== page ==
Along the Fencerow

It has always been a pleasure to be among farmers at agricultural field-day events. For one, you get a better appreciation for what each producer does to feed and clothe each of us. Second, the education provided at these programs may offer a missing link to an opportunity that enables a farmer to improve his operation.

We learned about wheat varieties and the differences in chemical control possibilities for cheat, rye, downy brome, and goatgrass at the recent Hesston Experiment Field. What caught my interest was the discussion after the tour about the new research in fertility-program recommendations.

We have come a long way in the past few years with government programs that bring new questions about fertility to our doorstep. One obvious change in this part of the state is that more producers are taking a hard look at no-till farming.

A second change is building and maintaining nutrients that are required by a particular crop.

With no-till crop production, the applied nutrients can be tied up in the old crop residue. As a result, a percentage will not be used during the growing cycle of the crop. So adjustments may be needed on the amount of organic matter left in the field when applying the fertilizer.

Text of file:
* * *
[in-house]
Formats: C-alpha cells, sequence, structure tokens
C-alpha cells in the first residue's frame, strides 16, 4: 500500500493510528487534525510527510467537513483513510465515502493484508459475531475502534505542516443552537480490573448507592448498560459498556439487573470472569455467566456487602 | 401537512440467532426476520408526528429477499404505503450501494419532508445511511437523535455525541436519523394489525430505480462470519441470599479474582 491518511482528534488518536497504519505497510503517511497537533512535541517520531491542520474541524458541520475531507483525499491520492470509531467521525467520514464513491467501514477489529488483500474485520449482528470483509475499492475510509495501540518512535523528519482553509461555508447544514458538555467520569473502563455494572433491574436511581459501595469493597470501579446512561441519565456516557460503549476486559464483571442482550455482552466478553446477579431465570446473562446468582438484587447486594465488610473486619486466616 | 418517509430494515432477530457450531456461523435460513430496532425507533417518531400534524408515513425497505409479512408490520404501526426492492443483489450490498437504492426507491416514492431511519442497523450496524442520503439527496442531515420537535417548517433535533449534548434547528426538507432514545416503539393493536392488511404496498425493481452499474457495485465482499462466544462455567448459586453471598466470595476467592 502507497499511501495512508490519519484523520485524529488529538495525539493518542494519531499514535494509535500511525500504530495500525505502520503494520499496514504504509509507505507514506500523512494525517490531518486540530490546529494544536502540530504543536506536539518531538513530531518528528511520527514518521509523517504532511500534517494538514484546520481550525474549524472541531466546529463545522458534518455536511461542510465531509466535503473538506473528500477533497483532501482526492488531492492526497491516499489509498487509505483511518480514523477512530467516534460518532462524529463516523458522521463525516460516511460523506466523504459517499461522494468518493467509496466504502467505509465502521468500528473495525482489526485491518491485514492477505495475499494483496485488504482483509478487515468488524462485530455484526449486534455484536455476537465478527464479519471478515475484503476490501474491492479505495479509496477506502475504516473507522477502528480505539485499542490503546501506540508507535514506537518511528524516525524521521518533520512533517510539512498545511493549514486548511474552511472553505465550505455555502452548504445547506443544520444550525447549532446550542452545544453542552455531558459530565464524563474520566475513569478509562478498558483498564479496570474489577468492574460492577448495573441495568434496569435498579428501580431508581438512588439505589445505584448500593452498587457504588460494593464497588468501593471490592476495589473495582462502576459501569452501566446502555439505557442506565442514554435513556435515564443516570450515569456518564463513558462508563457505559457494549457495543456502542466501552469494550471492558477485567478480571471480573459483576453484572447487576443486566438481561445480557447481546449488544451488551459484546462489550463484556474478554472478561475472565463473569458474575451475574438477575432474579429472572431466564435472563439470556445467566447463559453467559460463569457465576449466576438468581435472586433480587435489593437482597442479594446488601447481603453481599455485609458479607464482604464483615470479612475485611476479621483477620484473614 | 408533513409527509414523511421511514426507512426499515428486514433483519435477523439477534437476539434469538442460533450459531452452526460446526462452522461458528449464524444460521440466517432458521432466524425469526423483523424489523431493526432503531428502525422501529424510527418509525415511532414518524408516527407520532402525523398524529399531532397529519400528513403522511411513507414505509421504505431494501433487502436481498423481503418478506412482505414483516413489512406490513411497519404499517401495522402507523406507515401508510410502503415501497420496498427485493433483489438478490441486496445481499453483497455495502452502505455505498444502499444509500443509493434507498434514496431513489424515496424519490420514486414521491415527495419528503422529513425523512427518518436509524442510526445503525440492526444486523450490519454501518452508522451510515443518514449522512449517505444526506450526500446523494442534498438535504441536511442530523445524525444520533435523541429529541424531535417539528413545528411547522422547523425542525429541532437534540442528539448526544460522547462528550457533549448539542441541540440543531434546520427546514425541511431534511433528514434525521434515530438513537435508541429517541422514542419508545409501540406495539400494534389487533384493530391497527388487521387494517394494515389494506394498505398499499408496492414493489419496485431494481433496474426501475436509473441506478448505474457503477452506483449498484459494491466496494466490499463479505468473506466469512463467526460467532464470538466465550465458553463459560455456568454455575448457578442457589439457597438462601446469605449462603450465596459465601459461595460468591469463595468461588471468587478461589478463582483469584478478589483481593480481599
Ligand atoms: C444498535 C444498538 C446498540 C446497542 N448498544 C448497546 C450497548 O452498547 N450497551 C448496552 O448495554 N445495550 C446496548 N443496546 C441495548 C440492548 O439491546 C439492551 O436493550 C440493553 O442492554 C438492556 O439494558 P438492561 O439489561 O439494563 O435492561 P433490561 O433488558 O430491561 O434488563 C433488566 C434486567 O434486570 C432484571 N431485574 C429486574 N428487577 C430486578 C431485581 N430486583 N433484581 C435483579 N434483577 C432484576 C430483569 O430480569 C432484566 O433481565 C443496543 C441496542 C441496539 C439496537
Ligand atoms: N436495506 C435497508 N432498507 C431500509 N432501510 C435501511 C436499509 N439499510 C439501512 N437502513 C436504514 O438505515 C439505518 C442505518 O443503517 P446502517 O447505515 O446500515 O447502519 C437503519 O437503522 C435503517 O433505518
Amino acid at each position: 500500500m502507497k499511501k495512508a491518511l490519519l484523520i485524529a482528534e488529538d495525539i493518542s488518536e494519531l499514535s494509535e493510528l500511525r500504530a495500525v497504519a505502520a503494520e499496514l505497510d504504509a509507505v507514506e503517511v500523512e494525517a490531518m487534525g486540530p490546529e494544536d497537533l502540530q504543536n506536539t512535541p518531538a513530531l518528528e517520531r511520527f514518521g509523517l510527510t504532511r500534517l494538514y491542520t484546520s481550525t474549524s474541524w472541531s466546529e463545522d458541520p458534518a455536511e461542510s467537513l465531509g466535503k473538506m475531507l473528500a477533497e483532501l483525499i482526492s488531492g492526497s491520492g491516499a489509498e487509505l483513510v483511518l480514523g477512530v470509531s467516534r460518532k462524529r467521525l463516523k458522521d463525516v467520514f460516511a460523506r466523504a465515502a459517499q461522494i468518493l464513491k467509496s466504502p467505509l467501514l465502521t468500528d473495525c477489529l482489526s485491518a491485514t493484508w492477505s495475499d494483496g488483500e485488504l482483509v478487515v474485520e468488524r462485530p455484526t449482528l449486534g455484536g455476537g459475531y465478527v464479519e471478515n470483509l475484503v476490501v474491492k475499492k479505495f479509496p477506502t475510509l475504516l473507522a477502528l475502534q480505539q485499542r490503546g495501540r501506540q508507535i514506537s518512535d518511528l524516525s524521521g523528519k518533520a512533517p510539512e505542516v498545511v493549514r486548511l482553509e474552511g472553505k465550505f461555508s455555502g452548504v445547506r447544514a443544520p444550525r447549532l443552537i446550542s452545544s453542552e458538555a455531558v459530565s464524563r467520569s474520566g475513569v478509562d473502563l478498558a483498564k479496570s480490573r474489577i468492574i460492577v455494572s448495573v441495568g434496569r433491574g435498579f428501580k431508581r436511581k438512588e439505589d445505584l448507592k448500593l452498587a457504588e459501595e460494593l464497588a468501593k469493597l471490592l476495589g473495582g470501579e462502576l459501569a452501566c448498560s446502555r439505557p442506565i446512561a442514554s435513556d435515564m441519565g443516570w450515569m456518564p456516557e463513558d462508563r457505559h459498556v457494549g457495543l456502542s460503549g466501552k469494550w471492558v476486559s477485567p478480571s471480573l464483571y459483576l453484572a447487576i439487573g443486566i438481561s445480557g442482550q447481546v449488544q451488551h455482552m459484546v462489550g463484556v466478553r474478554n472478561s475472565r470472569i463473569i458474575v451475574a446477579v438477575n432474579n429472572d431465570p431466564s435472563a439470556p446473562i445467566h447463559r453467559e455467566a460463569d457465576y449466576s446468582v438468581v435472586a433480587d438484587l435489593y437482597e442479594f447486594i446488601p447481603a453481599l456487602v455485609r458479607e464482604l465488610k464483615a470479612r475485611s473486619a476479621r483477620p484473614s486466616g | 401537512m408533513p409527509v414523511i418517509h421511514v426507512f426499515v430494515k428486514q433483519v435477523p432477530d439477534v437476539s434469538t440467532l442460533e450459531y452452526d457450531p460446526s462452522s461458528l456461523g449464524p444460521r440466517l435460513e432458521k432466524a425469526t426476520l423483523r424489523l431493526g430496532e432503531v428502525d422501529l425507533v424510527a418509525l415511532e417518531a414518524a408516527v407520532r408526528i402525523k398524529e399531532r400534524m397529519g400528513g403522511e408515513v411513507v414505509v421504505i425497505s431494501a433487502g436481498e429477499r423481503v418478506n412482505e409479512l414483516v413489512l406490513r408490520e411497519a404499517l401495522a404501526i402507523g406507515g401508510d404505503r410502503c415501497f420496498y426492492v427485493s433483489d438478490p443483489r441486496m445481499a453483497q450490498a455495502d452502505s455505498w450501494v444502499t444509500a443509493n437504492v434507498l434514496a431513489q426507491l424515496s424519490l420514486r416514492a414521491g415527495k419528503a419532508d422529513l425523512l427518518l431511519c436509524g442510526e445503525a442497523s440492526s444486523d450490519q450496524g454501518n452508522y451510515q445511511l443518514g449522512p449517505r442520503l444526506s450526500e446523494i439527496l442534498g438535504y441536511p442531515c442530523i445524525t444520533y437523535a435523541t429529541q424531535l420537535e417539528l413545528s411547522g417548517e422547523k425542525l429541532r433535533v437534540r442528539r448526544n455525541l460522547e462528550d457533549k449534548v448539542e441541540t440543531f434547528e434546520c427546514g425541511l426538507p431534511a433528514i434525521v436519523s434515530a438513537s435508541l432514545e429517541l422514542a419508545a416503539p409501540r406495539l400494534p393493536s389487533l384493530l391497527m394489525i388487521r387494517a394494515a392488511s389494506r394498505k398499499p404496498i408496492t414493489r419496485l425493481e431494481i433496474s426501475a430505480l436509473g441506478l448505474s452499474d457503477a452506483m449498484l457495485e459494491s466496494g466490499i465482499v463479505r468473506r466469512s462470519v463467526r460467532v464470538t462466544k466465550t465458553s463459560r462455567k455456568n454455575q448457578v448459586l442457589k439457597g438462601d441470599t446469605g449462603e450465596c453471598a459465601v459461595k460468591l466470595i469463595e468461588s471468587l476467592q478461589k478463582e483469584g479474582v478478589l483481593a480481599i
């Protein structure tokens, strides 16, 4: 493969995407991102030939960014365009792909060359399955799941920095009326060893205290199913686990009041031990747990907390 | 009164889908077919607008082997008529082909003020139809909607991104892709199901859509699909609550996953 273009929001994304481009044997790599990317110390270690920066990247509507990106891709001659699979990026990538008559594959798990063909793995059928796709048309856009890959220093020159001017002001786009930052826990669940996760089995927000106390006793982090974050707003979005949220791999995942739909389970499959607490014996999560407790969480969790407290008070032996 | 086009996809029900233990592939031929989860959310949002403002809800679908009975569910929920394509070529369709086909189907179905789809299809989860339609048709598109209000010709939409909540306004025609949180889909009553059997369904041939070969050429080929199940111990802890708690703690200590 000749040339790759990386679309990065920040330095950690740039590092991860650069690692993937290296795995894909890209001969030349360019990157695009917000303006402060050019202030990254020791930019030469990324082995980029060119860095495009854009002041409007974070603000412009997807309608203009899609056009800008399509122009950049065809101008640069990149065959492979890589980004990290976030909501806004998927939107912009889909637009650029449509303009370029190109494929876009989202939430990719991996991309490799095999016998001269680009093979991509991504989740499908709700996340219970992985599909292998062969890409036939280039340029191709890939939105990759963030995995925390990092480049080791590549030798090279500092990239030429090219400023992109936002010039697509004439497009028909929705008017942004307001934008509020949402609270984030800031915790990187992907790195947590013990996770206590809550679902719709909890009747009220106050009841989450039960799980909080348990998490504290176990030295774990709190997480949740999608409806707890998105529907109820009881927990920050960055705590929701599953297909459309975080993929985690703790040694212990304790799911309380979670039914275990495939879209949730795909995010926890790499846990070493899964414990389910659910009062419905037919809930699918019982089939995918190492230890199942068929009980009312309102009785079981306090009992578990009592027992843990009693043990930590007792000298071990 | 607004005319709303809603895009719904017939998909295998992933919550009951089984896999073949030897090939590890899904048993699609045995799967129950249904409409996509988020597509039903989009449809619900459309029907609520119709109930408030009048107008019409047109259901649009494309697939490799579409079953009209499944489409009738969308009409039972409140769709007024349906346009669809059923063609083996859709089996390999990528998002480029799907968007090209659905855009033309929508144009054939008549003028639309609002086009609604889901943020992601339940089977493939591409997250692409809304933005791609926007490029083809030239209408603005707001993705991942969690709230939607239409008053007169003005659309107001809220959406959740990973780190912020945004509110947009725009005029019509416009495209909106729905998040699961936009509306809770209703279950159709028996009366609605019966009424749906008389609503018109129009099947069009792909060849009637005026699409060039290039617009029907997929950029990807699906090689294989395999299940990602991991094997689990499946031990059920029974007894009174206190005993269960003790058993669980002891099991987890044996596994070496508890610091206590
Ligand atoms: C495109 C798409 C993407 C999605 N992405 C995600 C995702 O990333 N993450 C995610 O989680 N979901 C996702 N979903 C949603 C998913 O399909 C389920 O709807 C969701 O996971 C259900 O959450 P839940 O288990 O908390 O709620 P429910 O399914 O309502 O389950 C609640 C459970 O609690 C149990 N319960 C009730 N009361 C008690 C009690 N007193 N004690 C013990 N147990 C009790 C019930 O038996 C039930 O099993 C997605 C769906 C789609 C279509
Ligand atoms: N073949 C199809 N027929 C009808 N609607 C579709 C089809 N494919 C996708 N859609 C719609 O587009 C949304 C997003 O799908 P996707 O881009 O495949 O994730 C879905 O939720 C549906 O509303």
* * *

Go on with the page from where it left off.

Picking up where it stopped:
Another speculation on my part will be the way fertilizer is applied. Broadcasting would require a higher nitrogen application versus banding the nitrogen beside the seed row.

Once the adjustments have been made by applying heavier rates the first few years, the farmer goes into a “maintenance” program-only apply what the crop will use while maintaining the current levels. This may be especially true for pasture and forage crops such as alfalfa, brome or silage.

The pH of the soil would be applicable in this situation, too. By correcting the pH in the top eight to 10 inches of soil, and then maintaining it with topdressing in no-till situations, the pH should be stabilized.

Lime doesn’t move very much. Therefore, it is important to stay on top of it. With more no-till, we usually see varying amounts of nutrients at 2-inch increments. So farmers need to monitor this more closely.

Bradley Goering can be reached by e-mail at, and by phone at 620-327-4941.

More from article archives
Marion leaders OK process to demolish Marques house
ORIGINALLY WRITTEN JERRY ENGLER The Marion City Commission Monday directed City Attorney...
Read More